Objective: To investigate whether an ultrasound-guided treat-to-target strategy for early RA would lead to reduced MRI inflammation or less structural damage progression compared with a conventional treat-to-target strategy.
Methods: A total of 230 DMARD-naïve early RA patients were randomized to an ultrasound tight control strategy targeting DAS <1.6, no swollen joints and no power Doppler signal in any joint or a conventional strategy targeting DAS <1.6 and no swollen joints. Patients in both arms were treated according to the same DMARD escalation strategy. MRI of the dominant hand was performed at six time points over 2 years and scored according to the OMERACT RA MRI scoring system. A total of 218 patients had baseline and one or more follow-up MRIs and were included in the analysis. The mean MRI score change from baseline to each follow-up and the 2 year risk for erosive progression were compared between arms.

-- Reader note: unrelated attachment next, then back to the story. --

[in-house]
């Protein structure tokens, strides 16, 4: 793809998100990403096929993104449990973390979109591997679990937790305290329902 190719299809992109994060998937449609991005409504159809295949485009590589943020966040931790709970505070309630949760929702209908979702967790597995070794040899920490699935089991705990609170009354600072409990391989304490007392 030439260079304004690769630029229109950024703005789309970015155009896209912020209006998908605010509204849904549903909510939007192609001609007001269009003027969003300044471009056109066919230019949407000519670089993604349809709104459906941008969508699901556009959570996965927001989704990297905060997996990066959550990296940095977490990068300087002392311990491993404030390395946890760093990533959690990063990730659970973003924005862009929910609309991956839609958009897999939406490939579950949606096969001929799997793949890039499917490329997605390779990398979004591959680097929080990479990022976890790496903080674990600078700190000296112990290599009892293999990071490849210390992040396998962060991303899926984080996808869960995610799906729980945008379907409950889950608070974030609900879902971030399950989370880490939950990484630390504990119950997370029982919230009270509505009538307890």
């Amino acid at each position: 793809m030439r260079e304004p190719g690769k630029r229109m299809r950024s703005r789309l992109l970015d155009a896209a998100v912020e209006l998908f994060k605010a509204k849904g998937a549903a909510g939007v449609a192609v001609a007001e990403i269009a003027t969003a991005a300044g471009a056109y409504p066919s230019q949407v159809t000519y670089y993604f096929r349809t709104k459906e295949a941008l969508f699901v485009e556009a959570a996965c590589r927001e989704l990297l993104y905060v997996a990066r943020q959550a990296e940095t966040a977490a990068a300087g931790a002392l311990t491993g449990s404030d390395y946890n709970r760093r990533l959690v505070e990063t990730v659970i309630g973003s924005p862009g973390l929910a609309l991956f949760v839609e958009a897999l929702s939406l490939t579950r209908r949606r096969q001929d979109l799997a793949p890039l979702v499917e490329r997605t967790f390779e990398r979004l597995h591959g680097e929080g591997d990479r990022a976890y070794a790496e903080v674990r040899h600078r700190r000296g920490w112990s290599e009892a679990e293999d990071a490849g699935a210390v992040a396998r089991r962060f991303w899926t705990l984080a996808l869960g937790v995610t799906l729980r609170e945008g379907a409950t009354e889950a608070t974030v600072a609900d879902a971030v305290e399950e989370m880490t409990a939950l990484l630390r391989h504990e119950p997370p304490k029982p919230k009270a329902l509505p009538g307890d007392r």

Results: MRI bone marrow oedema, synovitis and tenosynovitis improved over the first year and was sustained during the second year of follow-up, with no statistically significant differences between the ultrasound and the conventional arms at any time point. The 2 year risk for progression of MRI erosions was similar in both treatment arms: ultrasound arm 39%, conventional arm 33% [relative risk 1.16 (95% CI 0.81, 1.66), P = 0.40].
Conclusion: Incorporating ultrasound information in treatment decisions did not lead to reduced MRI inflammation or less structural damage compared with a conventional treatment strategy. The findings support that systematic use of ultrasound does not provide a benefit in the follow-up of patients with early RA.
Trial registration number: Clinicaltrials.gov, http://clinicaltrials.gov, NCT01205854.
Keywords: clinical trials and methods; diagnostic imaging; magnetic resonance imaging; outcome measures; rheumatoid arthritis; ultrasonography.
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